The following Arbitration practice note produced in partnership with Peter McQueen provides comprehensive and up to date legal information covering:
Arbitration clauses provide for disputes to be dealt with by an appointed arbitral tribunal and can arise in both domestic and international contexts. An arbitration clause may, or may not, provide for an institution (such as the International Chamber of Commerce (ICC) or London Court of International Arbitration (LCIA) to administer the arbitration under its own rules or other rules. This note gives an example of an international arbitration clause which does not provide for an institution to administer the arbitration.
‘All disputes arising out of or in connection with this agreement, including any question regarding its existence, validity or termination, shall be finally resolved by arbitration.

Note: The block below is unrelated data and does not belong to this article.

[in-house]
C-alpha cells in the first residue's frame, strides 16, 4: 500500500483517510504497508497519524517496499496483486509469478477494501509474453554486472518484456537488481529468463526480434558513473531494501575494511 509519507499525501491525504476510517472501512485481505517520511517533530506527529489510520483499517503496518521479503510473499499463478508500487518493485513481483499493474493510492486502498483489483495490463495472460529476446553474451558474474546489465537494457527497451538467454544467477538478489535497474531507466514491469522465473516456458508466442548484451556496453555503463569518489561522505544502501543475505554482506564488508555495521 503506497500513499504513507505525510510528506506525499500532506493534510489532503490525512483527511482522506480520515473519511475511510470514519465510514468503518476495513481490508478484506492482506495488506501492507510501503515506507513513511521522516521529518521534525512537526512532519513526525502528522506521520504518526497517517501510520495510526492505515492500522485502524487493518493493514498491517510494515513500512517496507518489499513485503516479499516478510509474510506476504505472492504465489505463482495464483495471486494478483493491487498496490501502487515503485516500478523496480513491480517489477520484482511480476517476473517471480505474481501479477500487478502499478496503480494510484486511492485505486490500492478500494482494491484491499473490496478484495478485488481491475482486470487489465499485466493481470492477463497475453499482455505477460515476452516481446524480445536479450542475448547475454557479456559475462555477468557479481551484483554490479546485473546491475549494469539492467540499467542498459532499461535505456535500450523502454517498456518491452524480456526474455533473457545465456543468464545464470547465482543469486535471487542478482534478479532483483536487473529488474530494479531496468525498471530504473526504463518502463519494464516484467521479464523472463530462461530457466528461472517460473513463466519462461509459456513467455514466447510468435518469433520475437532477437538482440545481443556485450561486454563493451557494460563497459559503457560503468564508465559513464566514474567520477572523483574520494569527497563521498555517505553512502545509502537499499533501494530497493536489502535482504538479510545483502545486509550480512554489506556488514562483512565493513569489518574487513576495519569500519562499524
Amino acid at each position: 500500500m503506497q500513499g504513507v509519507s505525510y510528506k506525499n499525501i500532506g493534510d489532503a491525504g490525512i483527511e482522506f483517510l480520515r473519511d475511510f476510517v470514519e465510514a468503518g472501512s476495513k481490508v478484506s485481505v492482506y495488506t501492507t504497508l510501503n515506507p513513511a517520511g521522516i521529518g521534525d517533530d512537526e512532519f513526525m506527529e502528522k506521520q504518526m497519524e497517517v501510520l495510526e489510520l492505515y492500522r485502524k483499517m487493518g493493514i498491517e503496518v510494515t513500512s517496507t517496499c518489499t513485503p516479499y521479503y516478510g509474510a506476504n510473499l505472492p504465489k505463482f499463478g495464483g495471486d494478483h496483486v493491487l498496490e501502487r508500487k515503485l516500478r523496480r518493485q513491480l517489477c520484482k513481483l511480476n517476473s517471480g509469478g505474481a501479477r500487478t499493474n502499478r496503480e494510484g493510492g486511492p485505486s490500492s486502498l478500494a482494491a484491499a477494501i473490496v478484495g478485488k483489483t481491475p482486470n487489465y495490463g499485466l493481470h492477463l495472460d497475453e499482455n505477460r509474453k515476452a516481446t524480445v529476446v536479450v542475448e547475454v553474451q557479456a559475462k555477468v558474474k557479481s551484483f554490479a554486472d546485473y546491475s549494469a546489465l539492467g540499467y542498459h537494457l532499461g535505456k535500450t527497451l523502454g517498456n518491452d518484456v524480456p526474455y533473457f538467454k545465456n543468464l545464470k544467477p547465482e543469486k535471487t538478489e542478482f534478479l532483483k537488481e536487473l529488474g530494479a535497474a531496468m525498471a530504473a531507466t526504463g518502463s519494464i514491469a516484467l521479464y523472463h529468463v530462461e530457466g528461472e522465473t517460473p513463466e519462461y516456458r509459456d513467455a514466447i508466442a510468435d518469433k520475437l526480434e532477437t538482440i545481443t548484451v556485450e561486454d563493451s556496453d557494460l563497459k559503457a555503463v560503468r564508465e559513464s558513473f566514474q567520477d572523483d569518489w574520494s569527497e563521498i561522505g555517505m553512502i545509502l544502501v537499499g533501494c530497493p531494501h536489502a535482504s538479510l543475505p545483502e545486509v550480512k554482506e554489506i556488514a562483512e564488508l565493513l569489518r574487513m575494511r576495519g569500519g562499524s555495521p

The seat of arbitration shall be [city, country].
The governing law of the arbitration agreement shall be [...]
The language of the arbitration shall be [...].
The party commencing arbitration (the claimant) shall send to the other party (the respondent) a notice of arbitration demanding that the dispute be referred to arbitration.
The arbitral tribunal shall consist of three arbitrators, one appointed by the claimant and named in the notice of arbitration, the second appointed by the respondent within  days of receipt of the notice of arbitration, and the third, who shall act as [presiding arbitrator], appointed by the two parties within  days of the appointment of the second arbitrator. If any arbitrators are not appointed within these
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